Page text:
Following the code: James Whelton
While the Facebook IPO caught the world’s attention, a different but no less exciting revolution was already under way, having begun in Cork in 2011 when then-19-year-old James Whelton, along with internet entrepreneur Bill Liao, started up CoderDojo.
The year 2012 is not likely to be a year Whelton will forget any time soon. What started as a spark became an inferno as the CoderDojo movement spread fast around the world and by autumn of 2012 there were 104 dojos happening every Saturday afternoon (41 in Ireland) in cities from Dublin to Florence, and Tokyo, LA, New York, San Francisco, London and Chicago. New ones are sprouting up in Jamaica and Africa. On any given Saturday, an average of 6,000 kids between the ages of seven and 17 in Ireland and around the world are teaching each other how to write code.
The fledgling organisation held its first annual conference in Limerick and is razor-focused on spreading the coding revolution across the world. In Ireland, the vision is to have a CoderDojo in every parish.
Whelton’s efforts were recognised in October when, during the Dublin Web Summit, he was awarded the €100,000 Ashoka Fellowship; an honour shared with other visionary founders, like Jimmy Wales of Wikipedia.
Within days of that he was awarded €200,000 from Social Entrepreneurs Ireland. Whelton intends to put the combined €300,000 to good use and has formed his own foundation, the Hello World Foundation, which aims to help other tech initiatives and integrate them with the Irish education system.
To top it off a month later, he was named Internet Hero of the Year at the Eircom Spider Awards. And weeks later, the Irish Software Association named him and Liao ‘ISA Person of the Year’ for their work in furthering interest in software education.
When I caught up with Whelton at a CoderDojo event at Intel not long after all of this, he said he was hoping to avoid the public eye for awhile; can’t say I can blame him! But not long after that Whelton was listed with three other Irish men – John and Patrick Collison from Stripe and Jonathan Cloonan from GroupM – in the influential Forbes ’30 under 30′ listings. All in all, a great year of achievement for someone who is only 20.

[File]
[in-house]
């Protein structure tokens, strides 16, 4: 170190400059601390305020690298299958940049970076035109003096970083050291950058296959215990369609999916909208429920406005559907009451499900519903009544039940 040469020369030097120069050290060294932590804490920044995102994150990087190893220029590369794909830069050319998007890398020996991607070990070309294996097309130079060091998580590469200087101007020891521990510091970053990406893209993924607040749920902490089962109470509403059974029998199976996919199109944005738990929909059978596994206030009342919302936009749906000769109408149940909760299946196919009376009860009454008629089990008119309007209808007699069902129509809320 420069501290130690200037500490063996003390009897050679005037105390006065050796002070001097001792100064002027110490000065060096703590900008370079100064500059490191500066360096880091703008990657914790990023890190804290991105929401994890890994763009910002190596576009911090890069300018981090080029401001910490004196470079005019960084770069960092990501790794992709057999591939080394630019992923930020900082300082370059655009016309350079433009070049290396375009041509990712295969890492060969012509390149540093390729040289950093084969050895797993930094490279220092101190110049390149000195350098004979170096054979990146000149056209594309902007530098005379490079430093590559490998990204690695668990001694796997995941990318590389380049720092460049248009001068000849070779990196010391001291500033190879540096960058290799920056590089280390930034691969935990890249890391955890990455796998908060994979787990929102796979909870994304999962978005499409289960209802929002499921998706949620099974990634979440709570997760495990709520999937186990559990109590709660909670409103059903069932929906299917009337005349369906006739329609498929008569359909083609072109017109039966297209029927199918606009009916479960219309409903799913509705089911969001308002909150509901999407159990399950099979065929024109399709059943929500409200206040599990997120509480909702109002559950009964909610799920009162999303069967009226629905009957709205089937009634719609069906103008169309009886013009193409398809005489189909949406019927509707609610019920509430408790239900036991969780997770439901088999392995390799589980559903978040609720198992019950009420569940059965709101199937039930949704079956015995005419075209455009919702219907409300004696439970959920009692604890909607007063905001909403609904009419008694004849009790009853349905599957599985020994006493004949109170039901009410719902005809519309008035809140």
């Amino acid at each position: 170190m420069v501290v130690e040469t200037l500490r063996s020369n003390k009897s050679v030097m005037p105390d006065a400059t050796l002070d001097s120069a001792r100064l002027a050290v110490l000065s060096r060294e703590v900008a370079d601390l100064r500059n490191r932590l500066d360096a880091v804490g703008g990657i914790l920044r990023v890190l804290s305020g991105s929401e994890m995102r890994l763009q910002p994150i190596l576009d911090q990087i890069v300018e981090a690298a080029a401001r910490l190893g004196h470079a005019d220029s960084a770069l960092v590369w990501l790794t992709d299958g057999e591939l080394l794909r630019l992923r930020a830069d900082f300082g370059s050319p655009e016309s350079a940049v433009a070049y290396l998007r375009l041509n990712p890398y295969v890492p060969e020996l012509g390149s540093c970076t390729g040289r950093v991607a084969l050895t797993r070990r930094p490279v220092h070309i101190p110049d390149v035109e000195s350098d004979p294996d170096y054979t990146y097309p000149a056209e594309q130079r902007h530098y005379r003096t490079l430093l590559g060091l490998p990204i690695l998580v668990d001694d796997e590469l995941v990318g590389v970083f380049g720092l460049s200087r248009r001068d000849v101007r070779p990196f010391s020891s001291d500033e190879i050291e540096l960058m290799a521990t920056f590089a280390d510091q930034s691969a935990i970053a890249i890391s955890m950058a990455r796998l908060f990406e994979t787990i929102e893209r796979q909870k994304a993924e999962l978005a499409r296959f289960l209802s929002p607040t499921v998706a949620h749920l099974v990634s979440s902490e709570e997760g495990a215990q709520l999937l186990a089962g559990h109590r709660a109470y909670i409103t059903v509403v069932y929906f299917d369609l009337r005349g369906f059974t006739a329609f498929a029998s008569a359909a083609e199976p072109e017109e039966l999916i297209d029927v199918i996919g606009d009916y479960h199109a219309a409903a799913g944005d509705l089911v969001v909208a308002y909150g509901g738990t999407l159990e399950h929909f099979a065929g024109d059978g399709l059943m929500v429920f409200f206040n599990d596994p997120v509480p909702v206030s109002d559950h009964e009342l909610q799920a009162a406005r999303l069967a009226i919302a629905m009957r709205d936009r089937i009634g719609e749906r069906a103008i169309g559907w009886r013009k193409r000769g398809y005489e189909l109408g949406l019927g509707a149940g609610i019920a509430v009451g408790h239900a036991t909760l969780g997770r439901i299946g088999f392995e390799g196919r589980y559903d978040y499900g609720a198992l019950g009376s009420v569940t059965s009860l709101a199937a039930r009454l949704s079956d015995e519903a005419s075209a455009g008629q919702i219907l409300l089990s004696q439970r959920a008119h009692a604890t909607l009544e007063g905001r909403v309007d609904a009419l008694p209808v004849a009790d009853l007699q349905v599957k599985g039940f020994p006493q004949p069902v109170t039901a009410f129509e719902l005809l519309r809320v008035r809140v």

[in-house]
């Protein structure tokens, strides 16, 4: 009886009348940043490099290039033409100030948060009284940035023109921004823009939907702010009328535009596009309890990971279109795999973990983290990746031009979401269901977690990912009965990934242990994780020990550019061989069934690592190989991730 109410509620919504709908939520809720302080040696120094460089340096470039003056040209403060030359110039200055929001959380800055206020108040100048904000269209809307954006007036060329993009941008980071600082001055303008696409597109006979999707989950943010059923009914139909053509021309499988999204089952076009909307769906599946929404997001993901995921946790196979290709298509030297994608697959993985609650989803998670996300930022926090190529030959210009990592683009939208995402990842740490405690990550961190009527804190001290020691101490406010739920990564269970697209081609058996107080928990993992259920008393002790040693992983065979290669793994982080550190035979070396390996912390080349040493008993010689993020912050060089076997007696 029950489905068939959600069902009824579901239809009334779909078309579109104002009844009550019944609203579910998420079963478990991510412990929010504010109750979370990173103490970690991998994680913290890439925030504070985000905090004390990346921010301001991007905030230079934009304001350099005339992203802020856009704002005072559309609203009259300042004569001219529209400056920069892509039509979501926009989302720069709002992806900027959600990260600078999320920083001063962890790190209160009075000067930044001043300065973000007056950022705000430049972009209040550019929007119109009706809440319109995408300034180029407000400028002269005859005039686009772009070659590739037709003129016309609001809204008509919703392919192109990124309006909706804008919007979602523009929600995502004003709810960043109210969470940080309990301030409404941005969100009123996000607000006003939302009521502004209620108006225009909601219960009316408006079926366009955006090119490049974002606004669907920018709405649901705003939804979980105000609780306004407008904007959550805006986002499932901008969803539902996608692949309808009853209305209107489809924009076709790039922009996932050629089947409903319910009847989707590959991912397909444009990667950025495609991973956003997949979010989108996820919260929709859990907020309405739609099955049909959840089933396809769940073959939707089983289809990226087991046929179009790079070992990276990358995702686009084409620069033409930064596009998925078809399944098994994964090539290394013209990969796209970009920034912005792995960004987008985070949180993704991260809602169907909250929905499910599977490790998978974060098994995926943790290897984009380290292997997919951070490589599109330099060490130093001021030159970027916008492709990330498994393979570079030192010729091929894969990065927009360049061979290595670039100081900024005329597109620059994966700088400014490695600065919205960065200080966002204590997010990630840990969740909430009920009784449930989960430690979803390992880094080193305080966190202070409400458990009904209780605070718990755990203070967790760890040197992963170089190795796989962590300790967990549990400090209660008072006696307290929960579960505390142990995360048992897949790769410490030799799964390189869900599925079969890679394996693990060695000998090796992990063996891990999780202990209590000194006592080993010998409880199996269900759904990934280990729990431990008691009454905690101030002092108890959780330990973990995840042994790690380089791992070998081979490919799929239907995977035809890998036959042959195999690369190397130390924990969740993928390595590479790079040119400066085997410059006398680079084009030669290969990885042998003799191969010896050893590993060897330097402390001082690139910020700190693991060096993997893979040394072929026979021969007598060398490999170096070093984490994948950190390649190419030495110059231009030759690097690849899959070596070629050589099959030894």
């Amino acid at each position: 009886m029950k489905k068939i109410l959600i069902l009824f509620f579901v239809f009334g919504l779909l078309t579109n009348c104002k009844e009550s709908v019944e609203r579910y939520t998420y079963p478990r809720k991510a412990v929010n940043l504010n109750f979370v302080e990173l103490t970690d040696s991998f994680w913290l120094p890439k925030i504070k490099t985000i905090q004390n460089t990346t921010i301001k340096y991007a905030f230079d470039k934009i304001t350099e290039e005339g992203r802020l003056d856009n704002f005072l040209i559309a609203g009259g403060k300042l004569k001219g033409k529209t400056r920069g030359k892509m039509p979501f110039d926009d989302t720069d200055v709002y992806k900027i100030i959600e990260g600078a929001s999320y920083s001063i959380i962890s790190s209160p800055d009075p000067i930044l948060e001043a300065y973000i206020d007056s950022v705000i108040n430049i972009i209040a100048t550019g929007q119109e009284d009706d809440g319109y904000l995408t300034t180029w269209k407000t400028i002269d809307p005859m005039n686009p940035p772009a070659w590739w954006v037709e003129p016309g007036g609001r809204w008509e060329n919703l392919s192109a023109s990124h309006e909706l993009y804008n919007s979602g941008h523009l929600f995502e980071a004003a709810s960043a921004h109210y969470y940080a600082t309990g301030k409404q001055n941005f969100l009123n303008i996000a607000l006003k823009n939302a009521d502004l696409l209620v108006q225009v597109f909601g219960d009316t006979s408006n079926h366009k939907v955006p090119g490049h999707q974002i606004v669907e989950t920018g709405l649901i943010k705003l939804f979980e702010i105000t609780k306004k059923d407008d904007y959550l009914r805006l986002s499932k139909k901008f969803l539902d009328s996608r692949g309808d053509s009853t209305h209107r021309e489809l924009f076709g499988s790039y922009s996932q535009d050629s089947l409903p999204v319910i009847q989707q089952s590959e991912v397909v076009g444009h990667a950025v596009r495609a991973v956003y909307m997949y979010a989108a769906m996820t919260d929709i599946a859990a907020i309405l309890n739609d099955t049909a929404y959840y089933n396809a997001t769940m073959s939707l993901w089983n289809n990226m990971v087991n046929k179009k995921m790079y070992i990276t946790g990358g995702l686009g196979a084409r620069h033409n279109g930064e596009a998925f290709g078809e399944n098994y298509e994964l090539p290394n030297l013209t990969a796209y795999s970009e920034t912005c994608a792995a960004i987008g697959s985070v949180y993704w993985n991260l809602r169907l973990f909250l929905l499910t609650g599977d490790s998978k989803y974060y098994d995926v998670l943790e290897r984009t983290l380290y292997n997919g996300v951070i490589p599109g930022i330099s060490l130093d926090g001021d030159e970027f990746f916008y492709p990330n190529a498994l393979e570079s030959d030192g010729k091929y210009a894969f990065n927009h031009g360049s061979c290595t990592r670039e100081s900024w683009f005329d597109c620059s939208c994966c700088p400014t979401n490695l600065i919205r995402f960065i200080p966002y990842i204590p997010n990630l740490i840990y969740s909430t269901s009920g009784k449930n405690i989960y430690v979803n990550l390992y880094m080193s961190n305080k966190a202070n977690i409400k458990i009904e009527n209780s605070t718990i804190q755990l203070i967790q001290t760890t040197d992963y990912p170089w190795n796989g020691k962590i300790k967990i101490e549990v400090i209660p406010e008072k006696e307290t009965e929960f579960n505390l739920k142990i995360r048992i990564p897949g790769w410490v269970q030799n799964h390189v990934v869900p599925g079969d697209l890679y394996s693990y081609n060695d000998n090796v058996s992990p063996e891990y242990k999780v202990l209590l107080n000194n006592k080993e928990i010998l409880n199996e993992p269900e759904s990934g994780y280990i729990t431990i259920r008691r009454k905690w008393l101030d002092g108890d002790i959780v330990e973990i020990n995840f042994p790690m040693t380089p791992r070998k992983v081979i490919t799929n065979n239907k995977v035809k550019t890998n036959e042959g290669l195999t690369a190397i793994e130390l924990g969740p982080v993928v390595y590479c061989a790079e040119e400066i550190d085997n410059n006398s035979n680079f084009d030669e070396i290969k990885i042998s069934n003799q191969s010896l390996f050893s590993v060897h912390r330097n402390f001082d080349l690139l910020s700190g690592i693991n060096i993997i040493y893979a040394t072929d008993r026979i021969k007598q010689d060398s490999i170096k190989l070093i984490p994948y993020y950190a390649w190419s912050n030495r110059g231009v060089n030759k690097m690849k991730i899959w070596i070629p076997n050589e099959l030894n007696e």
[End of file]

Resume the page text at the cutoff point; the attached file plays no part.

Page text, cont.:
SOPA and the Irish: Minister Sean Sherlock
While Whelton was sweeping up the accolades a fellow Corkman – Minister Sean Sherlock, TD – was in the unenviable position of signing off on an unpopular set of Statutory Instruments that amended Ireland’s Copyright Act 2000 to give judges in courts powers to grant injunctions against ISPs.
The changes to the copyright laws stemmed from a court victory by UPC more than a year earlier, when record labels failed to get an injunction forcing it to instigate a three-strikes policy.
The timing of the statutory instrument couldn’t have been worse for its proponents, as it coincided with the equally fiery debate surrounding the SOPA (Stop Online Piracy Act) tabled in the US. In the event the clamour surrounding SOPA resulted in a victory for the internet.
In Ireland’s case, nothing – not even an attack by the notorious Anonymous hacker group – it seemed would derail the eventual signing of the controversial statutory instrument in Ireland.
In fairness to Sherlock, he rolled with the punches and did what few Irish ministers would do in his situation, he attended a public forum on the matter and engaged in the debate in an open manner.
In the end, the statutory instrument was signed but with Sherlock promising a review of the Copyright Act 2000. As we close the door on 2012 and usher in 2013, ISPs like UPC, Vodafone, Digiweb, 3 and Imagine are currently embroiled in a court case led by the record labels aimed at blocking controversial torrent site The Pirate Bay. Will this be a test of the strength of what was derisively dubbed by opponents ‘Ireland’s SOPA’?
Fire in his belly: President Michael D Higgins
Despite the tweetgate drama that sullied the Irish Presidential elections in 2011, President Michael D Higgins’ position as the father of the Irish nation was assured this year from the most unlikely source, the internet.
You see, despite Higgins’ long pedigree in Irish politics and ability to write volumes of poetry, to most young people whose lives have been dominated by a recession not of their making he was something of an unknown quantity.
If you asked any 18-year-old who he was they’d reply that was a kindly old gentleman who wasn’t very tall and sounded posh and came from somewhere out West.
All of that changed in August, when our president became an overnight celebrity on YouTube over a two-year-old broadcast that surfaced in which he eviscerated a conservative US broadcaster called Michael Graham over issues like healthcare and foreign policy.